Synthesis and Characterization of PEG-Iron Oxide Core-shell Nanoparticles for Dual Hyperthermia and Chemotherapy Treatment of Cancer
Robert J. Wydra1, Anastasia M. Kruse1, Younsoo Bae2, Kimberly W. Anderson1, J. Zach Hilt1
1Department of Chemical and Materials Engineering, University of Kentucky
2Department of Pharmaceutical Sciences, University of Kentucky
Hyperthermia, the heating of tissue in the 41-45°C range, can induce cellular death on its own or work in conjunction with chemotherapy for improved cancer therapy . In this study, core-shell nanocomposites were prepared with the intent of co-delivery of a chemotherapeutic (Geldanamycin and 17-N-Allylamino-17-demethoxygeldanamycin) and heat. The core-shell nanoparticles were prepared using atomic transfer radical polymerization (ATRP) to coat iron oxide (Fe3O4) nanoparticles with a poly(ethylene glycol) (PEG) based polymer shell. The iron oxide core allows for the remote heating of the particles in an alternating magnetic field (AMF). Nanoparticle mediated thermal therapy feasibility was demonstrated in vitro with a thermoablation (55°C) study on A549 lung carcinoma cells. Combinational therapy of chemotherapeutic and hyperthermia on A549 was investigated to demonstrate an enhanced therapeutic effect.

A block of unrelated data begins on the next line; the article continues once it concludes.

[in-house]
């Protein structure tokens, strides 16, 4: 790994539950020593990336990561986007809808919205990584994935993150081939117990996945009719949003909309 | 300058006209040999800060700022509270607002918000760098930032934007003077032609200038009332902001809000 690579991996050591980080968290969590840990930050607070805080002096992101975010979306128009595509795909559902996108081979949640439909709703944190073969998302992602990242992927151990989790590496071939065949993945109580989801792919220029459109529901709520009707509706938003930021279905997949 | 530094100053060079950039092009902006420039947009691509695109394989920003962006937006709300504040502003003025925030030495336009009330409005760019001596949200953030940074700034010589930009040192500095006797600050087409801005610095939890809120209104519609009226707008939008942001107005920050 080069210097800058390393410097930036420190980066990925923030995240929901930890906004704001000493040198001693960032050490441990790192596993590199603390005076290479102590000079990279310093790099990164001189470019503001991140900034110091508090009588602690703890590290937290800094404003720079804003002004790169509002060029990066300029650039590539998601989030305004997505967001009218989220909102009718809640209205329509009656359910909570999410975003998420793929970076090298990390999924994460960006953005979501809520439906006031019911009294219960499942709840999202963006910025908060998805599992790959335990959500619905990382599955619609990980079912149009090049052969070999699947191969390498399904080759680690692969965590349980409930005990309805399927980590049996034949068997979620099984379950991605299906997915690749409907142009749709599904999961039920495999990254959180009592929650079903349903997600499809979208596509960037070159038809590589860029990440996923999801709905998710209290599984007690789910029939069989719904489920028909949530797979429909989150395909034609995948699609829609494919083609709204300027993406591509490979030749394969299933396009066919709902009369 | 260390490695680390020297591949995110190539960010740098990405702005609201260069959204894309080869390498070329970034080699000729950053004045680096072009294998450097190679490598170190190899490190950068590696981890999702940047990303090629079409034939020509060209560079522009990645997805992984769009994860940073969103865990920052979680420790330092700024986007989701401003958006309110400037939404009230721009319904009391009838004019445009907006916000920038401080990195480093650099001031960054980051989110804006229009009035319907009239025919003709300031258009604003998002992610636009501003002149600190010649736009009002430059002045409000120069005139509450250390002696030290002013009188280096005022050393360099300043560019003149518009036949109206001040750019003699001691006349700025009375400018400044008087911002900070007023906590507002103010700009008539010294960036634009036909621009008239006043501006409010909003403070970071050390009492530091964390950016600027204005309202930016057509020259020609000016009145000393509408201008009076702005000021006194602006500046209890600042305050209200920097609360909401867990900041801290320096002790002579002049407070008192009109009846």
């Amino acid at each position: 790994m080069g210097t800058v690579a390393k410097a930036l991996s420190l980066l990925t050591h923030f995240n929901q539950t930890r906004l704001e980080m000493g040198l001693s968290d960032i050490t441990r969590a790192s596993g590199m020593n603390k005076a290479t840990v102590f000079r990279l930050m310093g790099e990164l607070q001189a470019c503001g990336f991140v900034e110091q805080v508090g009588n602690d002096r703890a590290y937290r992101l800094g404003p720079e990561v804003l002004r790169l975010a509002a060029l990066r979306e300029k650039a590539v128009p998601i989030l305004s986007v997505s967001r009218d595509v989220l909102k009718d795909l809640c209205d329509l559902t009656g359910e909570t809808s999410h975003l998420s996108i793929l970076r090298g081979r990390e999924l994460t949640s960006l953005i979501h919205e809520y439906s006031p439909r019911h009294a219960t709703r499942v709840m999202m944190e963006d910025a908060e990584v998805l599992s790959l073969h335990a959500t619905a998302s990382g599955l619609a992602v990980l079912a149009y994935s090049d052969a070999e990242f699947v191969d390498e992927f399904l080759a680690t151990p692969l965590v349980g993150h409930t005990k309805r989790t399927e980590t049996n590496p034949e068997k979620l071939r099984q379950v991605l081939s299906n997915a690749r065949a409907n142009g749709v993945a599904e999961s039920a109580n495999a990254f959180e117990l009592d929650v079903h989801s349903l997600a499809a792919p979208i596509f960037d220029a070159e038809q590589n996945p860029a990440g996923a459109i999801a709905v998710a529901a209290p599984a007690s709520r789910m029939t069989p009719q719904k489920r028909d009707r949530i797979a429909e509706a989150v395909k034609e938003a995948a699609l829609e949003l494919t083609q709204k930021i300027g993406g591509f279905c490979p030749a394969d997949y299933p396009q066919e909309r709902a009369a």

FTIR measurements verified the PEG coating by observing peaks at 1715cm-1 and 1105cm-1, which represent the carbonyl group (C=O) and ether group (C-O-C), respectively. TGA indicated different mass loss profiles and slight differences in overall mass loss between the core citrate coated particles and the polymer coated particles. The results from thermal therapy demonstration indicated that there is no toxic effect from the AMF coil or particles in solution over the timeframe of the experiment. When the particles were exposed to the AMF field, there was complete cellular death as a result of the heat generate by the nanoparticles.
ATRP was successfully utilized to coat iron oxide nanoparticles with a PEG based polymer shell. For the time frame of the thermal therapy experiments, there is a minimal toxic effect observed in A549 cells for the 10 mg/ml concentration of PEG-coated Fe3O4 nanoparticles. Thermoablation of A549 demonstrates the potential use of polymer coated particles for thermal therapy. Future work involves the refinement of the dual therapy study to demonstrate a synergistic effect of a co-delivery of chemotherapeutics and hyperthermia from magnetic nanoparticles.
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